When looking at the drug treatment options that are currently available for rheumatoid arthritis, there are three major groups of drugs to take into consideration. First, there are the drugs that control inflammation. These are drugs that are considered Nonsteroidal Anti-Inflammatory Agents (NSAIDs). The drugs that fall under this category are drugs such as Ibuprofen, or Naproxen. These drugs have pain relieving properties, and relief of pain is a very important aspect of the treatment for rheumatoid arthritis. By themselves, these drugs do not control the disease, and they do not prevent joint damage. For joint damage, there are another group of drugs which are called Disease-Modifying Antirheumatic Drugs, also known as “DMARDs.”
DMARD’s can be placed into two basic categories. The first category is the older drugs that you can take by mouth. These include medications such as Methotrexate, Hydroxychloroquine, and Sulfasalazine. These drugs have the purpose of slowing down the immune system’s overactivity to prevent the damage that rheumatoid arthritis causes to the joints.
Another group of drugs that are used is known as “Biologics.” These drugs are generally used when the first group of drugs are not adequately effective. Some of these drugs work against proteins which are called “Cytokines.” Cytokines are inflammatory proteins that are generated by cells in the immune system which cause or contribute to the damage in joints that we know as rheumatoid arthritis. Certain forms of Cytokines therapy include Tumor Necrosis Factor Antagonists or TNF antagonists. Some drugs in this category include Etanercept, Adalimumab, and Infliximab among several others.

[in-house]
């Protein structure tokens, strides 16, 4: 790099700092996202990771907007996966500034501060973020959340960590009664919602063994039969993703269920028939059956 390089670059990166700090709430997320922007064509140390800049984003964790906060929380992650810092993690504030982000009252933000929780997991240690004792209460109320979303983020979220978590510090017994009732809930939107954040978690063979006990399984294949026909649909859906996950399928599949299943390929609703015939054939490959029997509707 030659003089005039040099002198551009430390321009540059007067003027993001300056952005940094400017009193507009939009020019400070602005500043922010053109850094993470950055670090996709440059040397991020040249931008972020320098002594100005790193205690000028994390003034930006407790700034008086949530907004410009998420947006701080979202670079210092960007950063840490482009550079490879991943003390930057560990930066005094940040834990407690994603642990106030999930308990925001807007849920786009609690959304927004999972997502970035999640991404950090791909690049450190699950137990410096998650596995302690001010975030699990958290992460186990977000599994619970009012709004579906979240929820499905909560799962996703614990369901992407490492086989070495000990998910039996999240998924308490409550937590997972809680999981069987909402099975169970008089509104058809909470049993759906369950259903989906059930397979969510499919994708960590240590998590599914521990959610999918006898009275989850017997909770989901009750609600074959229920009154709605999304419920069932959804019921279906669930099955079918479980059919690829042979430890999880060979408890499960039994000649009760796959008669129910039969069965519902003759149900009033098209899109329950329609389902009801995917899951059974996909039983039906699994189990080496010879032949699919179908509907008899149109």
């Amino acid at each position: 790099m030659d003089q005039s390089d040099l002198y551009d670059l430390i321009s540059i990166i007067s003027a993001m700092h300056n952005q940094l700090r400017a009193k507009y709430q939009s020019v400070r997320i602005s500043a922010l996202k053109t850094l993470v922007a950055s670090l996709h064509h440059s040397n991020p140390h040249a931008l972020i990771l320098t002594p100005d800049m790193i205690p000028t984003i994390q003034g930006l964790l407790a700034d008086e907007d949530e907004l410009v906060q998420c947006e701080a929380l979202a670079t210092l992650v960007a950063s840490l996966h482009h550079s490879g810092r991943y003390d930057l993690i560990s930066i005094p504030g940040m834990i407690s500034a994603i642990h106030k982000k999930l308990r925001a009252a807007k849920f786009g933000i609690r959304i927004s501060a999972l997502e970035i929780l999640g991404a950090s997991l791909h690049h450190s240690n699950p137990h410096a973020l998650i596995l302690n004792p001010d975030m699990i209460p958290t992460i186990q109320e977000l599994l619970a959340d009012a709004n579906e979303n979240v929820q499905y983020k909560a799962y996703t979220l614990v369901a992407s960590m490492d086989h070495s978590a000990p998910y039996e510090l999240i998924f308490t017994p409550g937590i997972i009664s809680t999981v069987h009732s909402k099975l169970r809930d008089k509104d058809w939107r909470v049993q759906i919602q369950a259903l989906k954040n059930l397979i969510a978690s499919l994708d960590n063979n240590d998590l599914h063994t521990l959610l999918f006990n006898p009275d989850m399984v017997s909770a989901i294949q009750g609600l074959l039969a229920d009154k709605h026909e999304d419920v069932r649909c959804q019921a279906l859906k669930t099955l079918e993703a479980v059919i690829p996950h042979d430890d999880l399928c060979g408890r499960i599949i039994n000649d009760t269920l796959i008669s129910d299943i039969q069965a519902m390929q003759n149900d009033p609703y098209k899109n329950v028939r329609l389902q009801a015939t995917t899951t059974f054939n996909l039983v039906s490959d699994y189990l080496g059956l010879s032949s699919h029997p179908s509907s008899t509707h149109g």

There is another group of biologics that affect the function of cells of the immune system. These include Rituximab and Abatacept. In addition, there are some newer drugs that are being developed which are called “small molecules”, that also work on proteins that are very important in the inflammatory process such as Tofacitinib. Very often, patients with rheumatoid arthritis have such severe symptoms that Corticosteroids are necessary. Corticosteroids or cortisone, known to us as Prednisone, in most cases can be taken by mouth or it can be injected into affected joints that are especially painful and swollen. In general, doctors try to limit the use of cortisone because of the many known side effects of cortisone, and because it has been found that cortisone has a very limited effect on reducing the joint damage in rheumatoid arthritis. Still, many patients need cortisone simply because of the pain, the swelling, and the stiffness that is affecting them.